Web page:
After spending nearly four weeks exploring the surface of Luxembourg City and its surroundings, a rover sent by the U.S. space agency NASA has failed to find signs of life here.
“We had good reason to believe that there would be life in Luxembourg,” said project head Roberta Desoleet. “Through telescopes we’ve observed the existence of at least one large summer street party, and it’s a known fact that you spend more money per capita on alcohol than all other EU countries.”
Desoleet says she and her team chose to send the rover in August, believing it to be the peak of summer fun, especially because the month concludes with the Schueberfouer.
“But there’s nothing,” she said. “Granted this is a peculiar time in history, but I’ve personally seen more fun in a retirement home for narcoleptic monks.”
During its time in Luxembourg, the rover traversed most major streets of the capital, as well as parts of Strassen, Bertrange, and Merl. It also explored several forests and a recycling center where an employee tried to throw it in with used home appliances. One night it even found itself getting offered drugs by the Gare.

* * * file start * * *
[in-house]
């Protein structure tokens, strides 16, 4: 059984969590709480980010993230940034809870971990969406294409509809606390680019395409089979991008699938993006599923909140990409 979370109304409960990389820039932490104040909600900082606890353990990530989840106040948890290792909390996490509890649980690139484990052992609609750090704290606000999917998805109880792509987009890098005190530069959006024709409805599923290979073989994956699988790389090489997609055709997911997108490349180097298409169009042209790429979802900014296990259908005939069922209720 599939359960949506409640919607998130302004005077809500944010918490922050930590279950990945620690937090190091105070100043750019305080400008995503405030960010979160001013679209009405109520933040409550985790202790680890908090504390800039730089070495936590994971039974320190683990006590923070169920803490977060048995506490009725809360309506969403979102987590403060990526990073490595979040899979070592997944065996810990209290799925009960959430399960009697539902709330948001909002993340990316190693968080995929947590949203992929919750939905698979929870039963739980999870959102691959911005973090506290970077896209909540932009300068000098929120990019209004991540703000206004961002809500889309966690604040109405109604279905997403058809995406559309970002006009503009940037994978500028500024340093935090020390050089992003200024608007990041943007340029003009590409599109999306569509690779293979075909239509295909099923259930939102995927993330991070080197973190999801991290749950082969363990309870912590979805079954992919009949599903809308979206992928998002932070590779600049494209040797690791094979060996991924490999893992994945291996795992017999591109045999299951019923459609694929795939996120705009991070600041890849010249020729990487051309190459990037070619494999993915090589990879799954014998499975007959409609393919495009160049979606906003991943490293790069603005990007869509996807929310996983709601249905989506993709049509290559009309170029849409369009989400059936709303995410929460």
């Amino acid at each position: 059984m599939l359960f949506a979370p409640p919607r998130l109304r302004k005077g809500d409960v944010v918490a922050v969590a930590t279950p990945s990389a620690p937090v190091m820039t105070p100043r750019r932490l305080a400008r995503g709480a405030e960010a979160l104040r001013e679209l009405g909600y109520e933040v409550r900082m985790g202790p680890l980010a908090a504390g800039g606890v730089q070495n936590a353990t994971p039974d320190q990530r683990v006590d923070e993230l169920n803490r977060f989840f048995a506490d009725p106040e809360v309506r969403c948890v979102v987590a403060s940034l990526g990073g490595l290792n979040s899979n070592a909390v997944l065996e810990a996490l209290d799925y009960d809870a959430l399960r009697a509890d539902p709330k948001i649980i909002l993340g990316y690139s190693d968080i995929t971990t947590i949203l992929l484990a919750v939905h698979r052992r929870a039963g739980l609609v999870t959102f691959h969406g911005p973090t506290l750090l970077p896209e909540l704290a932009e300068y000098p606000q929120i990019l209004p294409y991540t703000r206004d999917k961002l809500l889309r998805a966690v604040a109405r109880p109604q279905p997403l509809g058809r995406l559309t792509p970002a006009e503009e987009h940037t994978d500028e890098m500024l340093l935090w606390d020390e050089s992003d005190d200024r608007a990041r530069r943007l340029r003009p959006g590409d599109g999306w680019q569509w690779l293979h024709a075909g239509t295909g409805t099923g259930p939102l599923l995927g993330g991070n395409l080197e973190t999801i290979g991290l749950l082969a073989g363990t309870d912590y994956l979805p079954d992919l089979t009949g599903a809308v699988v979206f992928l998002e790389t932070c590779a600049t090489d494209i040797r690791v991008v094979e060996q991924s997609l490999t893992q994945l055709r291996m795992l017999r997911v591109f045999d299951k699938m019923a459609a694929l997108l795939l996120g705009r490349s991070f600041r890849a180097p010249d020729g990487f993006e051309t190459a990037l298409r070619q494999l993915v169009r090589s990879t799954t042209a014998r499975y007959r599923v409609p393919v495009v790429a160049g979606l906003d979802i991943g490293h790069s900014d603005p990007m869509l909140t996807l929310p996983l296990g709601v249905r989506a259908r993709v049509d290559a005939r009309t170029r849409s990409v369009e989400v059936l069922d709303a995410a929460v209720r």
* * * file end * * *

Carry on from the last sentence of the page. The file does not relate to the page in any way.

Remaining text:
“Dead, dead, dead,” Desoleet said. “Honestly, even when the rover did encounter groups of people in the street, they were rarely talking above a whisper.”
Desoleet says that one time the rover observed a group of teenagers laughing loudly and drinking beer in a park, so her team ordered the rover to make contact and collect spit samples.
“But when the rover approached and said ‘hey, want to party?’ they got all quiet and awkward,” she said. “And not one of them even acknowledged the fact that a three-meter-long space bot was talking to them.”
“Aren’t you, like, a wealthy international center for something or another?” she added. “Honestly, you should all be dancing in the streets from dusk to dawn.”
Desoleet says that on Wednesday evening the rover became so despondent about not finding signs of life that it bought a bottle of Maagbitter Buff and sat alone drinking in Place d’Armes, using its high-tech communications system to pick up a really cool Latino hip-hop radio station from Bogota.
No one from NASA has heard from the rover since then, but officials have reason to believe it gave up on its original mission and instead hitchhiked to Amsterdam.
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